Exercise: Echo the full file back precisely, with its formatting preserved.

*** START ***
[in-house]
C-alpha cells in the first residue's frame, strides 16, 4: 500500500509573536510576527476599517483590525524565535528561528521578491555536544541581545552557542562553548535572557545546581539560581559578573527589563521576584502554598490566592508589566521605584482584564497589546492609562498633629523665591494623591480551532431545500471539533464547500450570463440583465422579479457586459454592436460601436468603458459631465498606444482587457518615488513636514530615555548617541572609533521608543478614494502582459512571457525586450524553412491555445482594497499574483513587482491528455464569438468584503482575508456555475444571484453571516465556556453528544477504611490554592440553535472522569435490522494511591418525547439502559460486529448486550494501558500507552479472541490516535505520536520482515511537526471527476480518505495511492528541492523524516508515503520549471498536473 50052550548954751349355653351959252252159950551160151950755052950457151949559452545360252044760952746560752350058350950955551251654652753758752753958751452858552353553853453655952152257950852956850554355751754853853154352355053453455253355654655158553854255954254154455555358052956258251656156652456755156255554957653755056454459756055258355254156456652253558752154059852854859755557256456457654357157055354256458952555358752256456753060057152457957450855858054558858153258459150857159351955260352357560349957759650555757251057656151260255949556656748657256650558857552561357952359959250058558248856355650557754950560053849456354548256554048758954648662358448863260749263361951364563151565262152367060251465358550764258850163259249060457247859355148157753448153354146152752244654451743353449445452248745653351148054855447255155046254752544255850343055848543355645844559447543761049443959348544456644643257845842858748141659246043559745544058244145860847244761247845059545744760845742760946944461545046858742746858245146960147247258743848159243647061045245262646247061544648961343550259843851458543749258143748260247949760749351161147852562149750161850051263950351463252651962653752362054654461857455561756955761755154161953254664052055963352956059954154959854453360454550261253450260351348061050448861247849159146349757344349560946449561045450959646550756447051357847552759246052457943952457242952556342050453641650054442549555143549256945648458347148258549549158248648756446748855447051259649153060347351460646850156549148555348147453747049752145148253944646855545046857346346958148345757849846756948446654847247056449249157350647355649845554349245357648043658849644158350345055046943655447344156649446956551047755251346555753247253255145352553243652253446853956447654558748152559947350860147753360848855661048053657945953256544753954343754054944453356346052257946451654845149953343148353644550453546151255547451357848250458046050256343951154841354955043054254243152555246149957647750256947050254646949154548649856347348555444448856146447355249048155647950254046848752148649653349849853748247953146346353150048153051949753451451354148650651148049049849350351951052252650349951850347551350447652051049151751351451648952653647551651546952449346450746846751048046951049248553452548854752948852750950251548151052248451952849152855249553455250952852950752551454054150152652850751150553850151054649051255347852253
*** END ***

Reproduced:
[in-house]
C-alpha cells in the first residue's frame, strides 16, 4: 500500500509573536510576527476599517483590525524565535528561528521578491555536544541581545552557542562553548535572557545546581539560581559578573527589563521576584502554598490566592508589566521605584482584564497589546492609562498633629523665591494623591480551532431545500471539533464547500450570463440583465422579479457586459454592436460601436468603458459631465498606444482587457518615488513636514530615555548617541572609533521608543478614494502582459512571457525586450524553412491555445482594497499574483513587482491528455464569438468584503482575508456555475444571484453571516465556556453528544477504611490554592440553535472522569435490522494511591418525547439502559460486529448486550494501558500507552479472541490516535505520536520482515511537526471527476480518505495511492528541492523524516508515503520549471498536473 50052550548954751349355653351959252252159950551160151950755052950457151949559452545360252044760952746560752350058350950955551251654652753758752753958751452858552353553853453655952152257950852956850554355751754853853154352355053453455253355654655158553854255954254154455555358052956258251656156652456755156255554957653755056454459756055258355254156456652253558752154059852854859755557256456457654357157055354256458952555358752256456753060057152457957450855858054558858153258459150857159351955260352357560349957759650555757251057656151260255949556656748657256650558857552561357952359959250058558248856355650557754950560053849456354548256554048758954648662358448863260749263361951364563151565262152367060251465358550764258850163259249060457247859355148157753448153354146152752244654451743353449445452248745653351148054855447255155046254752544255850343055848543355645844559447543761049443959348544456644643257845842858748141659246043559745544058244145860847244761247845059545744760845742760946944461545046858742746858245146960147247258743848159243647061045245262646247061544648961343550259843851458543749258143748260247949760749351161147852562149750161850051263950351463252651962653752362054654461857455561756955761755154161953254664052055963352956059954154959854453360454550261253450260351348061050448861247849159146349757344349560946449561045450959646550756447051357847552759246052457943952457242952556342050453641650054442549555143549256945648458347148258549549158248648756446748855447051259649153060347351460646850156549148555348147453747049752145148253944646855545046857346346958148345757849846756948446654847247056449249157350647355649845554349245357648043658849644158350345055046943655447344156649446956551047755251346555753247253255145352553243652253446853956447654558748152559947350860147753360848855661048053657945953256544753954343754054944453356346052257946451654845149953343148353644550453546151255547451357848250458046050256343951154841354955043054254243152555246149957647750256947050254646949154548649856347348555444448856146447355249048155647950254046848752148649653349849853748247953146346353150048153051949753451451354148650651148049049849350351951052252650349951850347551350447652051049151751351451648952653647551651546952449346450746846751048046951049248553452548854752948852750950251548151052248451952849152855249553455250952852950752551454054150152652850751150553850151054649051255347852253